How do you find a toxic needle in a chemical haystack?
The answer to this rhetorical question seems to be: you do not. And yet, the modern technology makes it easy to find one molecule among a billion of others, with the help of mass spectrometry. This precision is very much needed when critical pollutants in wastewater have to be investigated. That makes mass spectrometry one of the favourite techniques in the toolbox of an analytical chemist, nowadays.
Last time we talked about the "scientific correlation” between feelings and my current research field: the removal of micropollutants from wastewater. By the way, this relationship could be also explained from a different point of view:" what happened when I got this job”!
Past week I was lucky enough to spend 4 days in the AIWW. The crème, the state of the art, la flor y nata, the very best in water cycle technologies was there. Yet, I won’t be speaking about any of that here. Instead, I will speak about the small dialogues that arose between the varied communities of water professionals.
I was born in Rome, so I am Italian, so I am very romantic….. Well, yes I am Italian and so I am very good at cooking as well, or at least this is what They told me to make me happy….. But let’s stay in the field of emotions instead of the one of food! As I have just written, I am a very emotional person and due to this fact I like to see feelings behind things. But this current period of my life is characterized by wastewater and micropollutants, two topics which do not seem so connected to the field of feelings.
It was a strange coincidence that I ended up in Girona. After many years of studying and working in southern Sweden I had started to think that it was time to return to my hometown, 200 km above the arctic circle, which name in local Sami language happens to be Giron! But faith wanted differently, exciting research projects were not abundant in that little mining town and all of a sudden a very exciting possibility appeared in my weekly EURAXESS email: the chance to do an industrial PhD in the field of wastewater treatment at the University of Girona.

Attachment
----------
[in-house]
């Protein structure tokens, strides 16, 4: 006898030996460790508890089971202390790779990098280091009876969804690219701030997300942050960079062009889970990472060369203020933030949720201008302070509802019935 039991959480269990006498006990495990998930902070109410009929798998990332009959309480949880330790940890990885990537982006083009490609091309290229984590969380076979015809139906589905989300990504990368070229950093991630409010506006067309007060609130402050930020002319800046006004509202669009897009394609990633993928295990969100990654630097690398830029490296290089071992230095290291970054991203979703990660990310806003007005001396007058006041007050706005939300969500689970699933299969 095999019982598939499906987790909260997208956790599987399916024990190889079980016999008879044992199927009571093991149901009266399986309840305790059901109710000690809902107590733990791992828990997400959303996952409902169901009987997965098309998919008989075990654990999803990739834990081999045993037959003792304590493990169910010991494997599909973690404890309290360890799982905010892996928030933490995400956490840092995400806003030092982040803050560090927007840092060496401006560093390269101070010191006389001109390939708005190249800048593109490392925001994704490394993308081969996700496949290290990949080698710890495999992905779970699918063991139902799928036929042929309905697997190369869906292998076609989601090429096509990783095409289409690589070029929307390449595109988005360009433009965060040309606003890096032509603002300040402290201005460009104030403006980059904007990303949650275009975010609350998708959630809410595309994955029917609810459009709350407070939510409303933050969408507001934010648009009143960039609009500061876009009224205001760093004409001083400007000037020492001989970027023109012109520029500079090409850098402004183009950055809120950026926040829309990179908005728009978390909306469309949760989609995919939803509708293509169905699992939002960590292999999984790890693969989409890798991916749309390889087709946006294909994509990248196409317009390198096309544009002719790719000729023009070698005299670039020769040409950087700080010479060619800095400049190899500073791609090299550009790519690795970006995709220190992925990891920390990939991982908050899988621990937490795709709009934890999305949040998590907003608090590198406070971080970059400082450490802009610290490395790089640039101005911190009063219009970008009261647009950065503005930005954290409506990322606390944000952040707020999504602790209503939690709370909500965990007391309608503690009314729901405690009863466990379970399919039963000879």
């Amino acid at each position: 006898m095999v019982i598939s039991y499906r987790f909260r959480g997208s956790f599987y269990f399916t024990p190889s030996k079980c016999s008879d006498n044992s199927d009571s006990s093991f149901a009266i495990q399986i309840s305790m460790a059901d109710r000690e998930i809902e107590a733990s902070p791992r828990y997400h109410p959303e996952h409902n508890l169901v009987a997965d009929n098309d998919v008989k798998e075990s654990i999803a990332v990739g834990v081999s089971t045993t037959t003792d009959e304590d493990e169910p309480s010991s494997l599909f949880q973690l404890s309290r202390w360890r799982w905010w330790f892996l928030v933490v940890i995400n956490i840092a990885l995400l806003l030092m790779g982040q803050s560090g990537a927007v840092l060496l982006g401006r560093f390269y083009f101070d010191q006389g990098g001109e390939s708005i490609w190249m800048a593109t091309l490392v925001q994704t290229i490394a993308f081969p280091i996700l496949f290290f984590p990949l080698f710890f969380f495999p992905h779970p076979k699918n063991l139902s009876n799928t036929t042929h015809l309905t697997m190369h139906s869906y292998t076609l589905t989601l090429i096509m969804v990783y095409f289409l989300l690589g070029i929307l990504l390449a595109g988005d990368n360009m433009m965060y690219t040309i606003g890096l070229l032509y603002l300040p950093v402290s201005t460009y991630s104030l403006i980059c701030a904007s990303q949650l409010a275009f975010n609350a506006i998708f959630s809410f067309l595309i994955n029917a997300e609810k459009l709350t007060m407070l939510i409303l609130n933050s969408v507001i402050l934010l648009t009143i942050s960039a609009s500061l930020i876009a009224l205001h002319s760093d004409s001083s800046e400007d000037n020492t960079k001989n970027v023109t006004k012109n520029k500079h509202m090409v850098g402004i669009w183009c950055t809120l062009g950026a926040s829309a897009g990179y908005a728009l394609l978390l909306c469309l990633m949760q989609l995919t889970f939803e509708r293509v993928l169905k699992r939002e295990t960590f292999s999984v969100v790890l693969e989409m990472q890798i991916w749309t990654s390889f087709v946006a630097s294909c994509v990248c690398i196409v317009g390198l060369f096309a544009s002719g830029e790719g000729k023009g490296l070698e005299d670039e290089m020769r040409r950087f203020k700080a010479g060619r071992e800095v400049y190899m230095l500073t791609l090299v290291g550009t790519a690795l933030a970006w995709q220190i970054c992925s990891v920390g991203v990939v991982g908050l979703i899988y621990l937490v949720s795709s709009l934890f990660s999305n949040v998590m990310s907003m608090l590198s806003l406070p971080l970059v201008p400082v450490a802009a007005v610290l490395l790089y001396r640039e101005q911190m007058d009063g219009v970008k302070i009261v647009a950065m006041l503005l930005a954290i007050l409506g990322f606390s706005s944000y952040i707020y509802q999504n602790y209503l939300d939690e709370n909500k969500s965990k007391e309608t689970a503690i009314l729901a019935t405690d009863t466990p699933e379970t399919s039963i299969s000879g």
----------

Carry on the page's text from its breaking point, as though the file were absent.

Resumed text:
Strings of numbers run across the screen in the office, wastewater is gurgling, passing through a filter in the lab and in the huge room across the hall a spectrometer is whizzing, hungry again for the next sample to digest. Suddenly, a tiny, wicked thought emerges, announcing the meeting downstairs started two minutes ago. And here I am, in the thick of it all and loving it!
Accidentally, my name is also Pau (my full name is Vicent Pau, but I prefer just Pau. It is easier) and accidentally again, I also come from the Valencia region (Spain), more precisely, from Castellón. If you want to try the original paella, just visit our region!
Yes, that’s my new job title. Sounds really cool, I know. Funny how life changes, isn’t it? Just a few months ago my job title was “Sales Assistant” in a wee gift shop in Edinburgh (Scotland), ironically named “The wee gift shop”. That is until a phone call changed everything. Now I am a Marie Curie fellow working for Atkins, one of the biggest engineering consultancies in the world. I have been paying to learn things my whole life, now I get paid for it. I mean, really, it’s amazing how life changes.